Editor’s note: If you haven’t seen these headlines, be sure to check them out first thing Friday.

The president appears to have claimed Thursday that this vaccine is a "game changer" for treating hemorrhagic fever, but Dr. Raymond Yeung told the New York Times that his research would never have received the kind of praise unless there was data to support it.

“I thought it was outrageous and unethical to have the public funding of a research project use live virus rather than a synthetic version of an experimental vaccine or a viable safety study,” Dr. Yeung told the Times. “That is only used in people who are at risk for serious complications of the actual disease.”

Our colleague Bonnie Taub-Dix, a former childhood immunization expert at the Centers for Disease Control, has said she believes the use of live virus in animals in developing drugs such as this would pose a risk to humans. “There are always biological dangers associated with all animal-derived products,” Taub-Dix said.

Here are some of the latest developments in the controversy:

• A national scientist asked by President Donald Trump to oversee the development of a vaccine against the new coronavirus thinks a strong dose of skepticism is needed to ensure the process actually leads to a vaccine that benefits the public. Trump cited the proposed CDC grant as a major step forward in protecting against the virus, the deadliest disease outbreak in the United States since Ebola.

"The horse is out of the barn," Trump said Thursday at a White House briefing.

But CNN’s chief medical correspondent, Sanjay Gupta, is skeptical that a vaccine can be developed quickly. Dr. Raymond Yeung, the former CDC immunization expert who was asked to oversee the project, agrees.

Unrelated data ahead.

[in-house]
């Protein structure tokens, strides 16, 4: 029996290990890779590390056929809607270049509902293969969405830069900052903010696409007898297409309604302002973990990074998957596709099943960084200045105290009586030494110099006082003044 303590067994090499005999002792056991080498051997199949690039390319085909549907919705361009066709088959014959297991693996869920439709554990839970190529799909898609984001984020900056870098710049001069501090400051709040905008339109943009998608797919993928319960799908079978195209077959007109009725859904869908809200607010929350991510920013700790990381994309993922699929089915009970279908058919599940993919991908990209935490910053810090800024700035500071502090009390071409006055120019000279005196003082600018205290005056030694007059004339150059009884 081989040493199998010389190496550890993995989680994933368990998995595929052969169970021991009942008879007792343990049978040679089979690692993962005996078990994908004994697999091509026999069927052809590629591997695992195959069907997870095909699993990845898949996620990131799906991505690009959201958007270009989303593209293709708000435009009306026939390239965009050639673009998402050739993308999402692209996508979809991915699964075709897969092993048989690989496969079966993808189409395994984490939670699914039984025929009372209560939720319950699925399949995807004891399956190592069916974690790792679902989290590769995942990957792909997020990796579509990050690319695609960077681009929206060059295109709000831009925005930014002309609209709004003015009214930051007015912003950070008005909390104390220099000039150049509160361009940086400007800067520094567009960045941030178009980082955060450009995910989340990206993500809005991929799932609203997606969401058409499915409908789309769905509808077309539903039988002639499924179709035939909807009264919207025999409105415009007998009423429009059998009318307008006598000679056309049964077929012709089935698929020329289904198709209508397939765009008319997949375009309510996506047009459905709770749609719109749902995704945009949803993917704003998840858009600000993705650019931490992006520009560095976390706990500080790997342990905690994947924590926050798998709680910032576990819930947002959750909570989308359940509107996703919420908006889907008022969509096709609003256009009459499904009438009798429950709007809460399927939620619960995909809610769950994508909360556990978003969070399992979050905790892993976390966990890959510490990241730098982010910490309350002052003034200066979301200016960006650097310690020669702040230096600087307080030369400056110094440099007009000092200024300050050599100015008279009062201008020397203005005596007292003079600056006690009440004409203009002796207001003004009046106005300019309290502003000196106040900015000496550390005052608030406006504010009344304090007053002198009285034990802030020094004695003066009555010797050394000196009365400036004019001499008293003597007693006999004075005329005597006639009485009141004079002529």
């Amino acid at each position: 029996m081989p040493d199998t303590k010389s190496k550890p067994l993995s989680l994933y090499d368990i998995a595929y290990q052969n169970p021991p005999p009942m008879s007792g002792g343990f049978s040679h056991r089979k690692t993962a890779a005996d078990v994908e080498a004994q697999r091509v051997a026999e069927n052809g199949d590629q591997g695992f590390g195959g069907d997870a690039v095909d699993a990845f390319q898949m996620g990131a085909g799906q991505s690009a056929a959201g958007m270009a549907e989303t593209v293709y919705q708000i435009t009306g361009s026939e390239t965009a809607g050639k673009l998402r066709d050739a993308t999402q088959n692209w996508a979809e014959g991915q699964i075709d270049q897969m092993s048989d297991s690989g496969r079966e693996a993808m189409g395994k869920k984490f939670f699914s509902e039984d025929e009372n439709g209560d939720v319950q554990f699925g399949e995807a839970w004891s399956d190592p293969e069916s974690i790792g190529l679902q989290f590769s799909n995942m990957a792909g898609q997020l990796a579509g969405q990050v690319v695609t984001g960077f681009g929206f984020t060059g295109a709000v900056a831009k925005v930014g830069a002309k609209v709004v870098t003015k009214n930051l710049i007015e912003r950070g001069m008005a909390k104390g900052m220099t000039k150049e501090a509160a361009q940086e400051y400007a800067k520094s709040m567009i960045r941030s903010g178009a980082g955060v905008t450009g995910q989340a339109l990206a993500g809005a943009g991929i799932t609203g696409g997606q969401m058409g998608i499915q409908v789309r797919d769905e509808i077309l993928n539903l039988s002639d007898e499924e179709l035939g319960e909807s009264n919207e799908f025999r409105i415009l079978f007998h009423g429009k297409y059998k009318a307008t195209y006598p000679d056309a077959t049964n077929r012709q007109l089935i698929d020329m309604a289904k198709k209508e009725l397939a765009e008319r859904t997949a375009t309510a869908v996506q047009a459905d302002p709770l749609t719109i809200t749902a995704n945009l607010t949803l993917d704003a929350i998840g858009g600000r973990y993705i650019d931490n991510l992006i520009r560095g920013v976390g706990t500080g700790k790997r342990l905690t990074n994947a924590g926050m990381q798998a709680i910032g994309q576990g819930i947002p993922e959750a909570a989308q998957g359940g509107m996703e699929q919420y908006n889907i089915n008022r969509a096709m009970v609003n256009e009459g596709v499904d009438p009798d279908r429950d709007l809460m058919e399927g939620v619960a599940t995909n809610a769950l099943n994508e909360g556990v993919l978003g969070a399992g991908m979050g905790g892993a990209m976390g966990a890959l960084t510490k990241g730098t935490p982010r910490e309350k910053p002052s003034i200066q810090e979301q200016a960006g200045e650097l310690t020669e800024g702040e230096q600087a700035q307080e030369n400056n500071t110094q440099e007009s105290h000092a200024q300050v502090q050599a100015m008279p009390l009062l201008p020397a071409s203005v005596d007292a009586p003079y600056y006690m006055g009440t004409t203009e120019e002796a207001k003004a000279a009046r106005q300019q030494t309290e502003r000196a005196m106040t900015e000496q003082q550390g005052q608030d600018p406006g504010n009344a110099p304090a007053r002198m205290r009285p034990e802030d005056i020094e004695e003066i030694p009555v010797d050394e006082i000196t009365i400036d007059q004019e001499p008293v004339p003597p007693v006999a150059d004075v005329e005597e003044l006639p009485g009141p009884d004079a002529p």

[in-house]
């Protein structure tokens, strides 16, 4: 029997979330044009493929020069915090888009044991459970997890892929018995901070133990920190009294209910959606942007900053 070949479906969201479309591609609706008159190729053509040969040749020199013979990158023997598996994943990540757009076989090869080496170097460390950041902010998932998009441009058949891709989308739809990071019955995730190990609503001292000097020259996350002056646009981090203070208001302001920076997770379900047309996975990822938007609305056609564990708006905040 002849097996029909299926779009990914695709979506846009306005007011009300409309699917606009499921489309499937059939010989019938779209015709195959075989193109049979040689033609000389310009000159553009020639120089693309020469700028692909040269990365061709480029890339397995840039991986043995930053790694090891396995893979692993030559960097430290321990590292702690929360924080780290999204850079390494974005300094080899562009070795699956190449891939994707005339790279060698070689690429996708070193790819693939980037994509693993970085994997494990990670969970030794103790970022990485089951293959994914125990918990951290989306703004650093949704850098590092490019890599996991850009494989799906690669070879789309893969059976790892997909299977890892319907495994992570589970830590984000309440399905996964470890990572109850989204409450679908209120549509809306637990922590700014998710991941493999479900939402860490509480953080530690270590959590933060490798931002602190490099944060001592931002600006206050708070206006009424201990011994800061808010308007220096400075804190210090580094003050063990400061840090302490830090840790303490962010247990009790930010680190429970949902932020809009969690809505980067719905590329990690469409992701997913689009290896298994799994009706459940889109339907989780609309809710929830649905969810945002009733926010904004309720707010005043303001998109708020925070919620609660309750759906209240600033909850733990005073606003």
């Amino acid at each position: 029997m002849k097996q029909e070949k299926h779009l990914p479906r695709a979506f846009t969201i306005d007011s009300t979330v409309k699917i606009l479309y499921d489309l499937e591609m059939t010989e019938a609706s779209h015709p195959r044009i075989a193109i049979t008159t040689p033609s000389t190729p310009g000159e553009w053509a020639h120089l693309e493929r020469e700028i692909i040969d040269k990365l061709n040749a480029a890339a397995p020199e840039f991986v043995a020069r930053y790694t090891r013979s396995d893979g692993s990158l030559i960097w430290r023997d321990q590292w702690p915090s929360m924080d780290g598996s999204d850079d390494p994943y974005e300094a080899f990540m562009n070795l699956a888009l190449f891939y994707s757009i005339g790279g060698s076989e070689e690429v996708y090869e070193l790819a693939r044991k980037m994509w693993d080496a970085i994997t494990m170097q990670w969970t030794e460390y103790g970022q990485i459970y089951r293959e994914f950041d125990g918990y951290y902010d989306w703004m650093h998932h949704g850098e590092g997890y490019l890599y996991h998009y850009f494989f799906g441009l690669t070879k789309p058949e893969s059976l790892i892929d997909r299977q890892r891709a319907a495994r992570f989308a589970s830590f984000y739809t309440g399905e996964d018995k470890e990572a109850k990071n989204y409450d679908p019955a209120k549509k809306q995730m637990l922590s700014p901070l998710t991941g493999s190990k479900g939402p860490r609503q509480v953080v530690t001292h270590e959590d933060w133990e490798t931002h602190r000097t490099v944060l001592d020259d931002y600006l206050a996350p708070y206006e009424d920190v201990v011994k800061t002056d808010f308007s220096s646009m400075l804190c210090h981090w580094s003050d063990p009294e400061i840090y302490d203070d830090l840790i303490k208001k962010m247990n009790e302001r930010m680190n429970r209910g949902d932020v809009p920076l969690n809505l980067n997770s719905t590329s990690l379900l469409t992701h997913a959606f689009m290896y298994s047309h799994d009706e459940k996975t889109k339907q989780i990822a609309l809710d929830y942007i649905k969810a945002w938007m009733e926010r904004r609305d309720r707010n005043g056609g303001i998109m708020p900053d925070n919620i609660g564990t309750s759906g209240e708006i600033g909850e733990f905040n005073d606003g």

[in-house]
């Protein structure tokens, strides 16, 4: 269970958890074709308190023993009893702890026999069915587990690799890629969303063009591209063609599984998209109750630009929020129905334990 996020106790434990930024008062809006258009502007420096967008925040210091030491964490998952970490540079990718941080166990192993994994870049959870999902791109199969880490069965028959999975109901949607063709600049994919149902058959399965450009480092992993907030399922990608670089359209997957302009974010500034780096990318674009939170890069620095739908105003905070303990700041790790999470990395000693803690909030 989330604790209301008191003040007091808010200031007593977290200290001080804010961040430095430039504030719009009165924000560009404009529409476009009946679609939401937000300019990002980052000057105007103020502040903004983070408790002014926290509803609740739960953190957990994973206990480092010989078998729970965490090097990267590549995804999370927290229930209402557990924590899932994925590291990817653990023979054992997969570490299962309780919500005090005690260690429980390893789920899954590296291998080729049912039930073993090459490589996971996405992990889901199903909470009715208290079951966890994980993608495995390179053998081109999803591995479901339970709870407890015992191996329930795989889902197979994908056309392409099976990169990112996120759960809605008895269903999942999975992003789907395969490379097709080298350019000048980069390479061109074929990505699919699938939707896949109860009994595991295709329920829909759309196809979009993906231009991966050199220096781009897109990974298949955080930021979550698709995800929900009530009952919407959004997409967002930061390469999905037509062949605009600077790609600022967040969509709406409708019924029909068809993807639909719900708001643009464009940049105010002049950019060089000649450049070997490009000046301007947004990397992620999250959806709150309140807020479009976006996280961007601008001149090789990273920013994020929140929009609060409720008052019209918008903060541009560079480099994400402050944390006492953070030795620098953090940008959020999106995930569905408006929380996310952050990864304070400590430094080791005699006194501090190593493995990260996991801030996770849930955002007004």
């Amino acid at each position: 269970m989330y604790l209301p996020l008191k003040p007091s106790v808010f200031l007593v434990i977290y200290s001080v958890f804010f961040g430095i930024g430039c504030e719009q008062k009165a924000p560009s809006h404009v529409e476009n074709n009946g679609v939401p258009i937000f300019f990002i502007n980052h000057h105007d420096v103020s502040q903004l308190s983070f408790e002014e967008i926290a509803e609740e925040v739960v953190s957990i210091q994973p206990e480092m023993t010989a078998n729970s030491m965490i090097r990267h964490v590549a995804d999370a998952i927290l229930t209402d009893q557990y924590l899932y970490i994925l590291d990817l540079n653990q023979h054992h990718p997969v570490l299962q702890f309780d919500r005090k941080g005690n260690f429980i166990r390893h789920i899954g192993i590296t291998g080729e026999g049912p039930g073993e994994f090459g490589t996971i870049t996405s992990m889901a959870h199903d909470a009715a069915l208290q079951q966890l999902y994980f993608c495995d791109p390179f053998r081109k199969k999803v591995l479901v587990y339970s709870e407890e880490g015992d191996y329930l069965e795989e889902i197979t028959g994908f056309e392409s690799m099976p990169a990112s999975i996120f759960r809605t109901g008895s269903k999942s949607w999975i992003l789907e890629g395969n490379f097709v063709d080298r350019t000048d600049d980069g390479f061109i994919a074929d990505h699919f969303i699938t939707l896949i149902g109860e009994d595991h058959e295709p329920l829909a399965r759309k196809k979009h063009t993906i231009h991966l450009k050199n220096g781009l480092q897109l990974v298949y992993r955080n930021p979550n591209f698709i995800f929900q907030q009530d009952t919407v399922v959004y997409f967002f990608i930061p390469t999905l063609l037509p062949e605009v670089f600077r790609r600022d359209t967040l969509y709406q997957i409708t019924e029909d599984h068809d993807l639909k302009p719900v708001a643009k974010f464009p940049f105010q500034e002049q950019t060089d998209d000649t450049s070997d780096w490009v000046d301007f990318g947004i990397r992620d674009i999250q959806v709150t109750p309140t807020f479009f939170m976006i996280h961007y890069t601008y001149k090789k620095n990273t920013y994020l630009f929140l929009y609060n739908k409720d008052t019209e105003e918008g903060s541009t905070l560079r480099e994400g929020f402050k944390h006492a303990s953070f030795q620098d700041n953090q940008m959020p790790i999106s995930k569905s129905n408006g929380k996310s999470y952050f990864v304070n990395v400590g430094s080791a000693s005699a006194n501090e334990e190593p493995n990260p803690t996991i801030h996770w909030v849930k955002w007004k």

“My academic background — and I was in this field for 20 years — is to be skeptical about [testing]. There’s a lot of optimism about new technologies, but I’m still concerned that the creation of a live vaccine would have value for the public health,” Dr. Yeung told Gupta.

“All other vaccines have been from syringe shots or finished cell lines. Dr. Yeung explains a live virus vaccine from a deactivated or live H5N1 bird flu virus would require donors with antibodies to H5N1, but would have almost no chance of benefiting those without immunity from the bird flu virus.”

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• The virus that originated in a pigeon’s respiratory system appears to be slowly mutating into a life-threatening human respiratory infection, and it has become the deadliest known disease outbreak in the United States.

Last week, the Centers for Disease Control announced it would put an experimental drug — ZMapp — on a priority list for use in treating those with the respiratory disease. While that drug is made from a genetically engineered virus, a different type of virus could be used in creating a vaccine against the new, fast-spreading virus, The New York Times reports.

Jeffrey Sachs, a Columbia University infectious disease expert, has said the virus “may soon overwhelm the supply of a drug” that is already used to treat severe respiratory infections.

That leaves scientists at the forefront of studying the virus with only a glimmer of hope that an effective vaccine may be developed soon. Dr. Yeung has likened that task to that of building the best engine in the world, and then having a different car drive by trying to figure out why it crashes.

“I would be hesitant about taking a sample of this virus, just in case we can’t get the right vaccine strategy,” Dr. Yeung told Gupta.

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